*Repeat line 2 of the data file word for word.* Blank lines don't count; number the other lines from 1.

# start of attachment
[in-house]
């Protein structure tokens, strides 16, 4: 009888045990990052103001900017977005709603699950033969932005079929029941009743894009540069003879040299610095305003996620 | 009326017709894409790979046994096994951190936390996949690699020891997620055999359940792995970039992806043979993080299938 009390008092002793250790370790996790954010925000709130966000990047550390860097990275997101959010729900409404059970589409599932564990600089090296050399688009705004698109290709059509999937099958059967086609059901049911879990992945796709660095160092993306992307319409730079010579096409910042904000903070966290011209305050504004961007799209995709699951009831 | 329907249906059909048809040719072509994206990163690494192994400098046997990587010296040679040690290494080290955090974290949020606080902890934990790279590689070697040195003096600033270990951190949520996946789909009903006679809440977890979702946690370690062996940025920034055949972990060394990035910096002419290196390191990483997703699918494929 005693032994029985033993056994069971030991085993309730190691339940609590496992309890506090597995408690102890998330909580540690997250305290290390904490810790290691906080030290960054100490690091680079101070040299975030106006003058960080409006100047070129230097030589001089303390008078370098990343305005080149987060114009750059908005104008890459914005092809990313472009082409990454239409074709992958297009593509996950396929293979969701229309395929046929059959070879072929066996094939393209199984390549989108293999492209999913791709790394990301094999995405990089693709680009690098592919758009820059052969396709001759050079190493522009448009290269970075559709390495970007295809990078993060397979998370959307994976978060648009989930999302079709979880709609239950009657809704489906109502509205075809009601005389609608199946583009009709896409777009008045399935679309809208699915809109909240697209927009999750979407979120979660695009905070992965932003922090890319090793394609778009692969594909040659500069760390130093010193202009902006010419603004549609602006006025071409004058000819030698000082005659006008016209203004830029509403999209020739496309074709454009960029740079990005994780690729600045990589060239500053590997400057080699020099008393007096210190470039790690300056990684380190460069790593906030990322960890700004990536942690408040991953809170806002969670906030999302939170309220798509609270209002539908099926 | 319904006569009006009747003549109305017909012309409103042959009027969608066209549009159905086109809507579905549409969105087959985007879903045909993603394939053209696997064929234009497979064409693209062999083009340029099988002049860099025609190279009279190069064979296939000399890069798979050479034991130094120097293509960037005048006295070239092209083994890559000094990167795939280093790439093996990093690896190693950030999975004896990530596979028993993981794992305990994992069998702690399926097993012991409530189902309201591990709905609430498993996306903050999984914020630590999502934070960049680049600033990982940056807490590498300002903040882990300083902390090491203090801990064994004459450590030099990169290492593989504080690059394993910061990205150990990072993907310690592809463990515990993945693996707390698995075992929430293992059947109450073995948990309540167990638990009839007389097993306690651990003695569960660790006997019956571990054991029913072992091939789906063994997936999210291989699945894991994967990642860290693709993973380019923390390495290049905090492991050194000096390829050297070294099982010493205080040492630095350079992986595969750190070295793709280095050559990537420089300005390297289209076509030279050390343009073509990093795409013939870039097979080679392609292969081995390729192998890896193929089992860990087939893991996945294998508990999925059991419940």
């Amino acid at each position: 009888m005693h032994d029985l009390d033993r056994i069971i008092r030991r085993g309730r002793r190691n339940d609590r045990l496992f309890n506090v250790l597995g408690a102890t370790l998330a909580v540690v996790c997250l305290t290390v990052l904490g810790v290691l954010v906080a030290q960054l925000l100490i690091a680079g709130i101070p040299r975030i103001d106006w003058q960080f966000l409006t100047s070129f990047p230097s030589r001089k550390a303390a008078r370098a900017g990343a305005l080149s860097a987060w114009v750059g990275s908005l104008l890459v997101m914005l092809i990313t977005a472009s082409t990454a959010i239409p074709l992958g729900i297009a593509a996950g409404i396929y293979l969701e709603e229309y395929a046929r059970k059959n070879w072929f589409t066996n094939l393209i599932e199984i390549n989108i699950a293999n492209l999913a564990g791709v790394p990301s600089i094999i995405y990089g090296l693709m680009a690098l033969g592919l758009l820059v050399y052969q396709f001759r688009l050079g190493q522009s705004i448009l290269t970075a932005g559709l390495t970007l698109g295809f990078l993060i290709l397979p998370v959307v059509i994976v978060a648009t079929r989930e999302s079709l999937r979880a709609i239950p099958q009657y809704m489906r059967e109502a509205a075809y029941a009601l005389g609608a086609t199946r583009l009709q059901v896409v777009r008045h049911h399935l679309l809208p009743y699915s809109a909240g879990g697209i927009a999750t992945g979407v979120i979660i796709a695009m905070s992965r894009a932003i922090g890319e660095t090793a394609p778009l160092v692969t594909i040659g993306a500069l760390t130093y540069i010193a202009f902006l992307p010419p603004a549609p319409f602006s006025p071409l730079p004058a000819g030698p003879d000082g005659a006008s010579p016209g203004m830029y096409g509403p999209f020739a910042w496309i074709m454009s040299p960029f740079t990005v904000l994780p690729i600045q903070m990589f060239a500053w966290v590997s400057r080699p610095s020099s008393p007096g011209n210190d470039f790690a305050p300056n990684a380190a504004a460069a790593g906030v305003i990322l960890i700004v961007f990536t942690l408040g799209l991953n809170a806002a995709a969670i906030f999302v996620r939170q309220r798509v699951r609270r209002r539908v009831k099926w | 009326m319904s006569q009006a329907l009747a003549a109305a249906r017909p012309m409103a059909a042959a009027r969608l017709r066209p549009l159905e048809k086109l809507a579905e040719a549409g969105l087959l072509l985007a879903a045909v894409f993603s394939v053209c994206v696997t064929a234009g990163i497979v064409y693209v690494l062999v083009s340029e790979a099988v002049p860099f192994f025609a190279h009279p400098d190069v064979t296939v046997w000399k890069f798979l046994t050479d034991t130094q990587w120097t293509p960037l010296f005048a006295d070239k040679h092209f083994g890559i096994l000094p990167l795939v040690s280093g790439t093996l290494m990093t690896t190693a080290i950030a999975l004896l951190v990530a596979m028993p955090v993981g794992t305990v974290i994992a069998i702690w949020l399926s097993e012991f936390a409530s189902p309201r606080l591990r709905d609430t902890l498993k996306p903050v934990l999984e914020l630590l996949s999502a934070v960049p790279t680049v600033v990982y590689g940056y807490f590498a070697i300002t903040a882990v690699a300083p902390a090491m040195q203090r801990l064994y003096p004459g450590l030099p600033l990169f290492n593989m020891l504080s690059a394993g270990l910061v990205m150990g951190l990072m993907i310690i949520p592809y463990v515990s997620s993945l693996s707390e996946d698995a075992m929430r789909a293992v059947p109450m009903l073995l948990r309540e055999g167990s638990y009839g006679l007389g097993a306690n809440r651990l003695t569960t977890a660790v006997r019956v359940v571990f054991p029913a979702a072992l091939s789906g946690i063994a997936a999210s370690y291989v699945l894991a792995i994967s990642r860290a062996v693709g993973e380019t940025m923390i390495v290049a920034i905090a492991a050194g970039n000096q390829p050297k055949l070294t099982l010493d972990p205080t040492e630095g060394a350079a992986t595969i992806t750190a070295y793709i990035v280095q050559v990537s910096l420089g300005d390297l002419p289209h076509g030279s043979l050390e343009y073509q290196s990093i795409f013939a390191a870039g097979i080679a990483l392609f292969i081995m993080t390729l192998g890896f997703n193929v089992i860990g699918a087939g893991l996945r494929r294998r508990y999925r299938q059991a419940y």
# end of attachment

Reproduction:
């Protein structure tokens, strides 16, 4: 009888045990990052103001900017977005709603699950033969932005079929029941009743894009540069003879040299610095305003996620 | 009326017709894409790979046994096994951190936390996949690699020891997620055999359940792995970039992806043979993080299938 009390008092002793250790370790996790954010925000709130966000990047550390860097990275997101959010729900409404059970589409599932564990600089090296050399688009705004698109290709059509999937099958059967086609059901049911879990992945796709660095160092993306992307319409730079010579096409910042904000903070966290011209305050504004961007799209995709699951009831 | 329907249906059909048809040719072509994206990163690494192994400098046997990587010296040679040690290494080290955090974290949020606080902890934990790279590689070697040195003096600033270990951190949520996946789909009903006679809440977890979702946690370690062996940025920034055949972990060394990035910096002419290196390191990483997703699918494929 005693032994029985033993056994069971030991085993309730190691339940609590496992309890506090597995408690102890998330909580540690997250305290290390904490810790290691906080030290960054100490690091680079101070040299975030106006003058960080409006100047070129230097030589001089303390008078370098990343305005080149987060114009750059908005104008890459914005092809990313472009082409990454239409074709992958297009593509996950396929293979969701229309395929046929059959070879072929066996094939393209199984390549989108293999492209999913791709790394990301094999995405990089693709680009690098592919758009820059052969396709001759050079190493522009448009290269970075559709390495970007295809990078993060397979998370959307994976978060648009989930999302079709979880709609239950009657809704489906109502509205075809009601005389609608199946583009009709896409777009008045399935679309809208699915809109909240697209927009999750979407979120979660695009905070992965932003922090890319090793394609778009692969594909040659500069760390130093010193202009902006010419603004549609602006006025071409004058000819030698000082005659006008016209203004830029509403999209020739496309074709454009960029740079990005994780690729600045990589060239500053590997400057080699020099008393007096210190470039790690300056990684380190460069790593906030990322960890700004990536942690408040991953809170806002969670906030999302939170309220798509609270209002539908099926 | 319904006569009006009747003549109305017909012309409103042959009027969608066209549009159905086109809507579905549409969105087959985007879903045909993603394939053209696997064929234009497979064409693209062999083009340029099988002049860099025609190279009279190069064979296939000399890069798979050479034991130094120097293509960037005048006295070239092209083994890559000094990167795939280093790439093996990093690896190693950030999975004896990530596979028993993981794992305990994992069998702690399926097993012991409530189902309201591990709905609430498993996306903050999984914020630590999502934070960049680049600033990982940056807490590498300002903040882990300083902390090491203090801990064994004459450590030099990169290492593989504080690059394993910061990205150990990072993907310690592809463990515990993945693996707390698995075992929430293992059947109450073995948990309540167990638990009839007389097993306690651990003695569960660790006997019956571990054991029913072992091939789906063994997936999210291989699945894991994967990642860290693709993973380019923390390495290049905090492991050194000096390829050297070294099982010493205080040492630095350079992986595969750190070295793709280095050559990537420089300005390297289209076509030279050390343009073509990093795409013939870039097979080679392609292969081995390729192998890896193929089992860990087939893991996945294998508990999925059991419940």